Policy on Forestry Slash

This is a post by PaulL, regular commenter and sometime contributor.

The recent floods have highlighted (again) the problem of forestry slash. It seems only a couple of years ago that there was a washout on the Napier – Taupo highway because of a bridge blocked then blown out by forestry slash. There was talk in the media, then no action.

I see again talk on twitter about this being a problem, but mostly in the context of blaming forestry or blaming global warming. I haven’t seen proposed solutions.

This post proposes a two part potential solution.

Let’s start with the problem. We have lots of pine forests because govt policy encourages them in many situations as compared to alternative farming. Those forests need to be harvested to provide an income both to their owners, but also to the country as a whole. We’re ultimately an agricultural country, and our farmland needs to remain productive.

Harvesting trees means cutting them down. The logs that have commercial value are extracted, and there is a lot of residue – logs that were unsuitable, tops and tails, branches, stumps etc. This residue is typically left to rot where it is. The larger bits (logs and stumps) take a long time to rot. A major flood or rainfall event can drive this residue into a river, from where it can back up against bridge pilings and then cause a dam. That dam will either blow the bridge out from the weight of water behind it, or cause the river to jump out of it’s channel and go places we’d rather it wasn’t.

The slash is clearly a by product of the forestry operations, and it’s imposing a cost on the rest of society. It’s an externality from logging. The logging operations currently have no reason to do anything about slash. It’s hard to trace a problem (e.g. a bridge blowing out) to an individual forestry operation, and therefore hard to attribute liability. There’s no penalty for not managing slash, and it would cost money for the logging operation to do something.

Standard economic theory says that we need a way to internalise this externality. We need to make it cost money to fail to manage it, or we need to make it profitable to manage it.

My potential solution includes both those elements.

Firstly, let’s consider what the slash that we care about is. It’s the larger logs/branches/roots that are big enough to get stuck behind a bridge, and big enough to take time to rot down. They’re not economic to extract, so they’re forestry waste. But they’re also quite substantial stores of carbon – a log is basically sequestered carbon. Left on the ground they’ll rot and return the carbon to the atmosphere as CO2.

However, some research is suggesting that if you bury them in the proper way, they don’t rot and the CO2 doesn’t return to the atmosphere. You’d be sequestering the carbon in them.

Refer Biomed journal, New Republic, Technology Review

Those articles are looking at growing trees specifically to bury them and sequester carbon, and think that it could be economic as compared to carbon prices in the ETS. If we consider instead burying forestry waste (wood that has no other value), presumably the economics could be better. The research isn’t done, because nobody has the incentive to do it. But NZ is a agricultural country with a strong science base – we could easily do this research and develop thought leadership on it.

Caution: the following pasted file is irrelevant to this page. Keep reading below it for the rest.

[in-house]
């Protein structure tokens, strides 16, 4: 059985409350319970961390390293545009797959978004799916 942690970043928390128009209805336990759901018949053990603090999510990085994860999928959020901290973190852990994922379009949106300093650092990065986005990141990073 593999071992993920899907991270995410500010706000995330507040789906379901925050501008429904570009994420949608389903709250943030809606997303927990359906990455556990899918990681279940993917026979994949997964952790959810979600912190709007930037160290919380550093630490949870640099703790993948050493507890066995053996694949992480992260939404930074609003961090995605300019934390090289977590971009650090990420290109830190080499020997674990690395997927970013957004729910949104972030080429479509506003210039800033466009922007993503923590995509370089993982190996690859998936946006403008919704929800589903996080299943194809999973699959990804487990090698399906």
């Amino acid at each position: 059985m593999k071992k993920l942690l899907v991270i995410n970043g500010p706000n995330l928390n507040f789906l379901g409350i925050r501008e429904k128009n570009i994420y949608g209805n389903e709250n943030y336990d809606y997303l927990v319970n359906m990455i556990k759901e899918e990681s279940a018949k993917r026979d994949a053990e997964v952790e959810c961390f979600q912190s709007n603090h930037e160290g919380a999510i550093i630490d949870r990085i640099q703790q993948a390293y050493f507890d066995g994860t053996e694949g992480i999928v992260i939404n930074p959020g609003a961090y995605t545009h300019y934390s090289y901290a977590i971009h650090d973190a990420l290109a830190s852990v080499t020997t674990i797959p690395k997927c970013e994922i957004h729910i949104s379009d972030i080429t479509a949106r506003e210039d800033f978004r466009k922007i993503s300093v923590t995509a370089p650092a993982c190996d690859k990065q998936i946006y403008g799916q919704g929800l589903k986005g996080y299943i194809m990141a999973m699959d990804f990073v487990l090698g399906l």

Part one of my proposal is that the govt work with the forestry industry to ascertain how exactly slash could be buried in a way that sequesters carbon, and to offer carbon credits to forestry operations that bury slash. This is the carrot bit of the policy – it could make it financially viable to bury the slash.

Of course, burying waste will use a lot of diesel. I don’t know if that’s more or less than the carbon sequestered. Luckily though we have an ETS, if the diesel used in burying the slash is more than the carbon credits returned, then the diesel will cost more than the operation returns in carbon credits….and so the problem is automatically solved by the ETS.

The second part of my proposal is the penalties. All forestry operations would be required to demonstrate that their slash is contained and not going to leave the property in a flood or other event. This could be by burying it (per the first part of the proposal). But it might also be because the property isn’t susceptible to flooding, or they use a forestry mulcher to grind it up, or they sell the slash to make into wood pellets, or they pile it all up and burn it, or some other idea I haven’t thought of.

The way I would implement this is that all forestry operations are required to pay a levy that assumes they haven’t managed their slash. The levy goes to a central fund and is used to reconstruct things ruined by slash. If a given logging operation is certified “slash free” then they don’t pay the levy. The industry and government would work out what the definition of “slash free” is, and how you certify. Perhaps some operations could self certify (with an appropriate audit regime and penalties), or there could be forestry consultants who could certify (again with audit regime and penalties), or govt could create an agency that comes and checks and certifies (this would be the worst option from my viewpoint).

Under this proposal, if the numbers stack up, forestry companies would receive carbon credits for buried slash (payment for managing the problem), and those that don’t manage their slash would pay a levy for their mismanagement (internalising the current externality).

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